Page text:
Family Disaster Kit
Disasters happen anytime and anywhere. When disaster strikes, you may not have much time to respond. Some disasters may call for you and your family to evacuate (hurricanes, hazardous materials spills, fires). Other disasters could mean that you and your family may be confined at home. Preparing a Family Disaster Kit can help your family endure an evacuation or home confinement.
When Disaster Strikes
- Authorities and relief workers will respond but cannot reach everyone immediately
- You could get help in hours or it may take days
- Would your family be prepared to cope with the emergency until help arrives?
Prepare Your Kit
- Gather the supplies that are listed. You may need them if your family is confined at home or during an evacuation.
- Place the items you'd most likely need for an evacuation in an easy-to-carry container.
- There are basic items you should stock for your home: water, food, first aid supplies, clothing, bedding, tools & emergency supplies, special items (prescription & non-prescription medications, sanitary items, important documents).
Store water in plastic containers. Avoid using milk cartons or glass bottles. A normally active person needs to drink at least two quarts of water daily. Hot environments and intense physical activity can double that amount. Children, nursing mothers, and ill people will need more.
Store one (1) gallon of water per person per day. Keep at least a three day supply per person (for drinking, food preparation and sanitation).
- Store at least a three day supply of non-perishable food. Select foods that require no refrigeration, preparation, or cooking, and little or no water. If you must heat food, pack a can of sterno.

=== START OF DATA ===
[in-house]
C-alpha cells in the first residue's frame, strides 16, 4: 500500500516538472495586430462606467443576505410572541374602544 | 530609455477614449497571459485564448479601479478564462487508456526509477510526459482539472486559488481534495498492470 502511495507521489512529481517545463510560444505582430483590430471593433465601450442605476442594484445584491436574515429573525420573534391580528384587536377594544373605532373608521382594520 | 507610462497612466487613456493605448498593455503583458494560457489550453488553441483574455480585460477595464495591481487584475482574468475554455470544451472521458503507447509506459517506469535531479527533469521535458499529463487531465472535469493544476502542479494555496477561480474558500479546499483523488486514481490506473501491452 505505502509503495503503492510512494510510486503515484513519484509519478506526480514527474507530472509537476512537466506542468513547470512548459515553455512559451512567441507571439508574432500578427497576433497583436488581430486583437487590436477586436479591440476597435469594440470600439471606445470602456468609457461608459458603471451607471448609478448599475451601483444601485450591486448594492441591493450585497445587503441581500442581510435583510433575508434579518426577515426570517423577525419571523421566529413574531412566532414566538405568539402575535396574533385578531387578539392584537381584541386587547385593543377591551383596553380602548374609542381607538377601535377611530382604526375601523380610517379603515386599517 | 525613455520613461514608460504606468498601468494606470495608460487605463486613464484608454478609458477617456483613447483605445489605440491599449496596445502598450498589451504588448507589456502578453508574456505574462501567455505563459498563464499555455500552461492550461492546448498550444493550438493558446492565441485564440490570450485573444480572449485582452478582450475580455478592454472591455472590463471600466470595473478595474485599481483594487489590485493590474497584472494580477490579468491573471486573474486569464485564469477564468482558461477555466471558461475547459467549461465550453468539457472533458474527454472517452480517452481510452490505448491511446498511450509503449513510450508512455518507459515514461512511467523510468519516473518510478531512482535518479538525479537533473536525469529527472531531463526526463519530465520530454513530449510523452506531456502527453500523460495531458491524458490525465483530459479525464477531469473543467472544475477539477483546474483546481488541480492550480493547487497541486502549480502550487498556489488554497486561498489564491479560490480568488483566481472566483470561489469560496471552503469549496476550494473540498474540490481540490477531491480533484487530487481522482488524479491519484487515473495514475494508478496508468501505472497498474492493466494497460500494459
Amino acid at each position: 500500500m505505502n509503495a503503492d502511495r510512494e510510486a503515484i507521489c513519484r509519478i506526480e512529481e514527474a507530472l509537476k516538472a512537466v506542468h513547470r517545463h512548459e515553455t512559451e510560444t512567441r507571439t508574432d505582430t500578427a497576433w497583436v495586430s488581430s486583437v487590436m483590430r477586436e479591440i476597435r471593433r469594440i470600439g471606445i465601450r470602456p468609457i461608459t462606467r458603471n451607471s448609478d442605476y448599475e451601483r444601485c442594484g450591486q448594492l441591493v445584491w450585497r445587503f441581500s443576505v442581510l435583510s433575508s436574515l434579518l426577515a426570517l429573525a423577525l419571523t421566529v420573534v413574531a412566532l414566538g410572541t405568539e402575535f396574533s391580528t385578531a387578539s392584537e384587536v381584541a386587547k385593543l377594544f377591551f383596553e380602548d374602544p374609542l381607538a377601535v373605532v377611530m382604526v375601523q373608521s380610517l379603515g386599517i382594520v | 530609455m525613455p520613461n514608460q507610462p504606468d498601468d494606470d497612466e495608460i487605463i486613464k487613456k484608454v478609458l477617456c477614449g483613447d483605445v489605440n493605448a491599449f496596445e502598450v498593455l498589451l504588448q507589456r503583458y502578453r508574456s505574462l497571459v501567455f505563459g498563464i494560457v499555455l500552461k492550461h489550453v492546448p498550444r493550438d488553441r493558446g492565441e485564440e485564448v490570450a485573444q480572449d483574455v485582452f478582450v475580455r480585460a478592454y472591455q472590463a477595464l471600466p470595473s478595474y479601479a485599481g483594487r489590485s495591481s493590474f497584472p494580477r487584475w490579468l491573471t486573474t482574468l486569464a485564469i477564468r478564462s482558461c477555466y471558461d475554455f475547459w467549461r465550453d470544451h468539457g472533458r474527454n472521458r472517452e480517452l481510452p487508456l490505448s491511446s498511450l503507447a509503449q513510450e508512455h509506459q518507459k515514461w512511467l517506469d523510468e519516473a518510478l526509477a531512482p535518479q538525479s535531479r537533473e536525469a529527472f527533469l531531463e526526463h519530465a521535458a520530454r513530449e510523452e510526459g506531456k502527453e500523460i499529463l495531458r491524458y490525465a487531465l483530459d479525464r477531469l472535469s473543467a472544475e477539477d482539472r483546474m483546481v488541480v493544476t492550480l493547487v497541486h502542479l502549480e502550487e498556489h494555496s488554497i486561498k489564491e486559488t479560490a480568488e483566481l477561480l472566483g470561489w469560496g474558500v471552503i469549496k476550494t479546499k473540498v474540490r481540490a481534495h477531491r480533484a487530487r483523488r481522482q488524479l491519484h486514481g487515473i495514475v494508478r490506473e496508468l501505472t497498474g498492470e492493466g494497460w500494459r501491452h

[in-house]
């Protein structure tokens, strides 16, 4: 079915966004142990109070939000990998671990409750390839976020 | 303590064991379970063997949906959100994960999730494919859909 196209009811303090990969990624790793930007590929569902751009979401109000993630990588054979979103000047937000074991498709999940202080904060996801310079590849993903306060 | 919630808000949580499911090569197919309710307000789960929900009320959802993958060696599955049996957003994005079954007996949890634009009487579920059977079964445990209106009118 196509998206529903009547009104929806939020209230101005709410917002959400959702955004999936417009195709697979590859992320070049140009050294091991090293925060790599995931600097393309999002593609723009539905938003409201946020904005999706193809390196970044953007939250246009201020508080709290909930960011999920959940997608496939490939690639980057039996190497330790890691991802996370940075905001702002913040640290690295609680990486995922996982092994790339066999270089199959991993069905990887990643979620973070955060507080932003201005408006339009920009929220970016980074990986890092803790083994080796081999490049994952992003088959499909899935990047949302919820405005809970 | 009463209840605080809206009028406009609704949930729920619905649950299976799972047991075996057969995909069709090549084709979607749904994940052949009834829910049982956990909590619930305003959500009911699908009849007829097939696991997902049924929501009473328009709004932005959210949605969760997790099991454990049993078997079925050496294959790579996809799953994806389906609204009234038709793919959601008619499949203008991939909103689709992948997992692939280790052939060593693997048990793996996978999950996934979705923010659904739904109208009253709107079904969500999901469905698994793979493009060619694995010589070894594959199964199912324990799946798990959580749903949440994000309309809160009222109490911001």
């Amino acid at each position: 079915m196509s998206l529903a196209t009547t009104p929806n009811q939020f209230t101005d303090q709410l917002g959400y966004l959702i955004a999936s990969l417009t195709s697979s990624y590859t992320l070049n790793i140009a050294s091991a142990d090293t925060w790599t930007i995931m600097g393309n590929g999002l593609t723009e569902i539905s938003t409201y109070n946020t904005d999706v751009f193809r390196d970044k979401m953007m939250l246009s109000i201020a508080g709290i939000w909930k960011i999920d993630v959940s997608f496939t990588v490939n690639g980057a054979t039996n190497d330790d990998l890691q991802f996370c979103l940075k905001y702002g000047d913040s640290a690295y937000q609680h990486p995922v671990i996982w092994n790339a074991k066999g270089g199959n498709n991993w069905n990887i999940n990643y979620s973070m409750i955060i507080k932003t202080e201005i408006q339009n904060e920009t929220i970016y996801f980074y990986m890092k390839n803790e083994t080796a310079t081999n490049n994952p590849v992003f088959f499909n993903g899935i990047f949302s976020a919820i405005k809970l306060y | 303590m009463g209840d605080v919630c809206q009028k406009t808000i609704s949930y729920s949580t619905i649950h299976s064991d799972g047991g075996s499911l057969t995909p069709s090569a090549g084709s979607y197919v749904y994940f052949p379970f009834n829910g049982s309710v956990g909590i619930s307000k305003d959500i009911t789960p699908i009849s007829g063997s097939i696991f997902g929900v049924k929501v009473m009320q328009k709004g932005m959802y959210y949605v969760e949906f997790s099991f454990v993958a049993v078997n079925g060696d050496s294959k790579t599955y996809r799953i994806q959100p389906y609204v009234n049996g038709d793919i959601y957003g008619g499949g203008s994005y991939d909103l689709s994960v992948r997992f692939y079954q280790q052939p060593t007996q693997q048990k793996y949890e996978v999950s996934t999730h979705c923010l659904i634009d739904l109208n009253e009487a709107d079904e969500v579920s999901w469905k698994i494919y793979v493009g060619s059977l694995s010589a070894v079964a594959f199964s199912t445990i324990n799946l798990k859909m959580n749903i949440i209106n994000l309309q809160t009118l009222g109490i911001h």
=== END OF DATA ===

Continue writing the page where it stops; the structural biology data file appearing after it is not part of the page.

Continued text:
- Pack the following foods which can also be taken with you during an evacuation:
- Ready-to-eat canned meat, fruits, vegetables, and staples (salt, sugar, pepper, spices, etc.).
- Don't forget a non-electric can opener.
- Canned juices, high energy foods, vitamins, baby formula & bottles, and powdered milk.
- Prescription medications: store in waterproof container, keep prescription records (check shelf life) accessible and current. Bring a medicine dropper and cooler (if needed for RX).
- Dentures, contact lenses, and eyewear.
First Aid Kit
A well stocked first aid kit should include the following items:
- Sterile adhesive bandages in assorted sizes
- 2" & 4" sterile gauze pads
- 2" & 3" sterile roller bandages
- triangular bandages, assorted safety pins
- Latex gloves
- Scissors, tweezers, needle
- Moistened towelettes, antiseptic
- Tongue blades
- Tube of petroleum jelly or other lubricant
- Non-prescription drugs:
- Aspirin or non-aspirin pain reliever.
- Anti-diarrhea medication, antacid, laxative.
- Syrup of Ipecac (use to induce vomiting) and activated charcoal (only use if advised by the Poison Control Center, 1-800-POISON-1).
Remember to store your kit in a convenient place known to all family members. Keep a smaller version on the Disaster Preparedness Kit in the trunk of your car. Change stored water & food every six months.
Tools and Supplies
- Plastic storage containers, mess kits, paper plates, cups, plastic utensils, plastic storage containers.
- Shut off wrench - to turn off household gas and water.
- Battery-operated radio and flashlight with extra batteries.
- Cash or traveler's checks, change.
- Utility knife.
- Non-electric can opener.
- Pliers, tape, compass, needles, thread, signal flare, plastic sheeting or tent (for shelter).
- Paper, pencil, whistle, map of the area.
- Toilet paper, baby diapers, soap, liquid detergent, personal hygiene items, disinfectant, household chlorine bleach.
- Plastic bucket with tight lid and plastic garbage bags, ties (for personal sanitation uses).
- Games and books for children.
- Important family documents (keep in waterproof container) - birth, marriage and death certificates, driver's license, passport, insurance policies, social security card, health records, bank and credit card account numbers, safety deposit box keys.
- Inventory of valuable household.
(The above information is courtesy of, and used with the permission of, the Bergen County Office of Emergency Management.)